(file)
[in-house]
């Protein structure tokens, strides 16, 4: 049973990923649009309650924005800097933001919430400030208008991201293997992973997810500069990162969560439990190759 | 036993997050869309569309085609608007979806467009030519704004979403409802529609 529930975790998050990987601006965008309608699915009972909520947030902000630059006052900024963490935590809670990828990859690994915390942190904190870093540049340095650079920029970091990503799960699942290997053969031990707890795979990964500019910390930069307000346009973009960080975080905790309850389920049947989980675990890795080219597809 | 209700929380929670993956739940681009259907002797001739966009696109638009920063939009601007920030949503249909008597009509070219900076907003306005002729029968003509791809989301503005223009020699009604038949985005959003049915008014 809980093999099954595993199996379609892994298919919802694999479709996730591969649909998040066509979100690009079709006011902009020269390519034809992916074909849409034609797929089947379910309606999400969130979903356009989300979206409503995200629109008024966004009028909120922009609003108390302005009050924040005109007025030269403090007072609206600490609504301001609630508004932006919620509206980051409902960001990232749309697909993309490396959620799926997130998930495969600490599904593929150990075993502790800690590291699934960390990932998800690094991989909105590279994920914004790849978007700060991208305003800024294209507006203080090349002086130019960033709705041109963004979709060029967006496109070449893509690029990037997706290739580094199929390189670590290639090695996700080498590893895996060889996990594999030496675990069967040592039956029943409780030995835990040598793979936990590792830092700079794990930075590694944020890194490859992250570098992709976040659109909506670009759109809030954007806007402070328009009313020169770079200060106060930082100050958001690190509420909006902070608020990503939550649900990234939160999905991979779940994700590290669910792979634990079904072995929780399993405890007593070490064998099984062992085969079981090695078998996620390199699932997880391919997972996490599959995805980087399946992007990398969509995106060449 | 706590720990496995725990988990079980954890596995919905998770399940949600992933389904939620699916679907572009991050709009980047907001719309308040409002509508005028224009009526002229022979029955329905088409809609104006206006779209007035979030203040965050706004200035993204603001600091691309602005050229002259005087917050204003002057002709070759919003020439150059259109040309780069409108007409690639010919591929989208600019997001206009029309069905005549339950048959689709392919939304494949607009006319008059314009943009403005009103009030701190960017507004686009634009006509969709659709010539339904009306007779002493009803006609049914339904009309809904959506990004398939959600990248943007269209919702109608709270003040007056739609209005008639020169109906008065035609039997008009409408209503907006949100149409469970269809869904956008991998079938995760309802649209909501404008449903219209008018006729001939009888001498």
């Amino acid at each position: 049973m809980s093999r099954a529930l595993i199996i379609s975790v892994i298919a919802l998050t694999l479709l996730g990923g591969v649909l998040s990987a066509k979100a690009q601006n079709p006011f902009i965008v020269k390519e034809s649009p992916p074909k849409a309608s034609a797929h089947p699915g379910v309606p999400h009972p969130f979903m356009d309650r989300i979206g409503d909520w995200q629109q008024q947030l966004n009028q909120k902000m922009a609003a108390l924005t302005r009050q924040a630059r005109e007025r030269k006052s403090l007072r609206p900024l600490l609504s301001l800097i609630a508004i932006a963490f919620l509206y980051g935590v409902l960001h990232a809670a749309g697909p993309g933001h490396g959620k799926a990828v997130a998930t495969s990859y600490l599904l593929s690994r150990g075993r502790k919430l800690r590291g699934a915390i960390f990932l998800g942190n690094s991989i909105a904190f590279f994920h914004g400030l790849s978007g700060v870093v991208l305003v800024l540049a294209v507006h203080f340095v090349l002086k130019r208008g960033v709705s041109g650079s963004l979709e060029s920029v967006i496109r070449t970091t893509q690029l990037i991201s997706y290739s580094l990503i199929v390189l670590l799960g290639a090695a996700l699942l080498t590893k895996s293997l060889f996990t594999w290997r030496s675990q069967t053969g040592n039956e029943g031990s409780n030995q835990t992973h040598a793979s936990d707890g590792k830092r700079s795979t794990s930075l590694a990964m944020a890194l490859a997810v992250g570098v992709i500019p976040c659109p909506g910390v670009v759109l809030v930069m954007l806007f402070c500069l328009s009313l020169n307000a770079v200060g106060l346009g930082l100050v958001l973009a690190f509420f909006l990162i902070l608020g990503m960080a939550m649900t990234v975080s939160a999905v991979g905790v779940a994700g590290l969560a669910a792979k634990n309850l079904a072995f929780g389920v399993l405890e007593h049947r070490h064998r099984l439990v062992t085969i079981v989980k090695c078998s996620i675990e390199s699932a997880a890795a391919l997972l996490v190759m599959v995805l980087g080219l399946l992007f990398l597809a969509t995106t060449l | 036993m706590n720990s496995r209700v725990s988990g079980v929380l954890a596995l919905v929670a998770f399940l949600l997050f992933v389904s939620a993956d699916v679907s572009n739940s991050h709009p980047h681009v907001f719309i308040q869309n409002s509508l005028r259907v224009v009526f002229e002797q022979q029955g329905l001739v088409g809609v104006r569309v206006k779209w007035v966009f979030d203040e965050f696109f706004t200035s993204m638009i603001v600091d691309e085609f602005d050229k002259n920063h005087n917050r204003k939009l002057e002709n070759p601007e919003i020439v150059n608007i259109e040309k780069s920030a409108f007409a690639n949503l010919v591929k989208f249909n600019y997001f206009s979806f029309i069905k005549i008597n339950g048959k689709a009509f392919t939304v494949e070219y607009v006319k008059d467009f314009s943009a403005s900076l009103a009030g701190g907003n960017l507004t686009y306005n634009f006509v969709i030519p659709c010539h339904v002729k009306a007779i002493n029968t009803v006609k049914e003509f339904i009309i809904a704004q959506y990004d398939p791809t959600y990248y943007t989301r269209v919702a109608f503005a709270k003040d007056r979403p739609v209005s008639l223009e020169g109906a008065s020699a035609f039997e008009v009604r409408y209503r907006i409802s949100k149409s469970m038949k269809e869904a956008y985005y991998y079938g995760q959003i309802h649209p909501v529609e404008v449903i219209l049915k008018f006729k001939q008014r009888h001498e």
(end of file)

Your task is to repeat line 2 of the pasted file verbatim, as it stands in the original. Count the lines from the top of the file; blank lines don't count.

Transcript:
């Protein structure tokens, strides 16, 4: 049973990923649009309650924005800097933001919430400030208008991201293997992973997810500069990162969560439990190759 | 036993997050869309569309085609608007979806467009030519704004979403409802529609 529930975790998050990987601006965008309608699915009972909520947030902000630059006052900024963490935590809670990828990859690994915390942190904190870093540049340095650079920029970091990503799960699942290997053969031990707890795979990964500019910390930069307000346009973009960080975080905790309850389920049947989980675990890795080219597809 | 209700929380929670993956739940681009259907002797001739966009696109638009920063939009601007920030949503249909008597009509070219900076907003306005002729029968003509791809989301503005223009020699009604038949985005959003049915008014 809980093999099954595993199996379609892994298919919802694999479709996730591969649909998040066509979100690009079709006011902009020269390519034809992916074909849409034609797929089947379910309606999400969130979903356009989300979206409503995200629109008024966004009028909120922009609003108390302005009050924040005109007025030269403090007072609206600490609504301001609630508004932006919620509206980051409902960001990232749309697909993309490396959620799926997130998930495969600490599904593929150990075993502790800690590291699934960390990932998800690094991989909105590279994920914004790849978007700060991208305003800024294209507006203080090349002086130019960033709705041109963004979709060029967006496109070449893509690029990037997706290739580094199929390189670590290639090695996700080498590893895996060889996990594999030496675990069967040592039956029943409780030995835990040598793979936990590792830092700079794990930075590694944020890194490859992250570098992709976040659109909506670009759109809030954007806007402070328009009313020169770079200060106060930082100050958001690190509420909006902070608020990503939550649900990234939160999905991979779940994700590290669910792979634990079904072995929780399993405890007593070490064998099984062992085969079981090695078998996620390199699932997880391919997972996490599959995805980087399946992007990398969509995106060449 | 706590720990496995725990988990079980954890596995919905998770399940949600992933389904939620699916679907572009991050709009980047907001719309308040409002509508005028224009009526002229022979029955329905088409809609104006206006779209007035979030203040965050706004200035993204603001600091691309602005050229002259005087917050204003002057002709070759919003020439150059259109040309780069409108007409690639010919591929989208600019997001206009029309069905005549339950048959689709392919939304494949607009006319008059314009943009403005009103009030701190960017507004686009634009006509969709659709010539339904009306007779002493009803006609049914339904009309809904959506990004398939959600990248943007269209919702109608709270003040007056739609209005008639020169109906008065035609039997008009409408209503907006949100149409469970269809869904956008991998079938995760309802649209909501404008449903219209008018006729001939009888001498």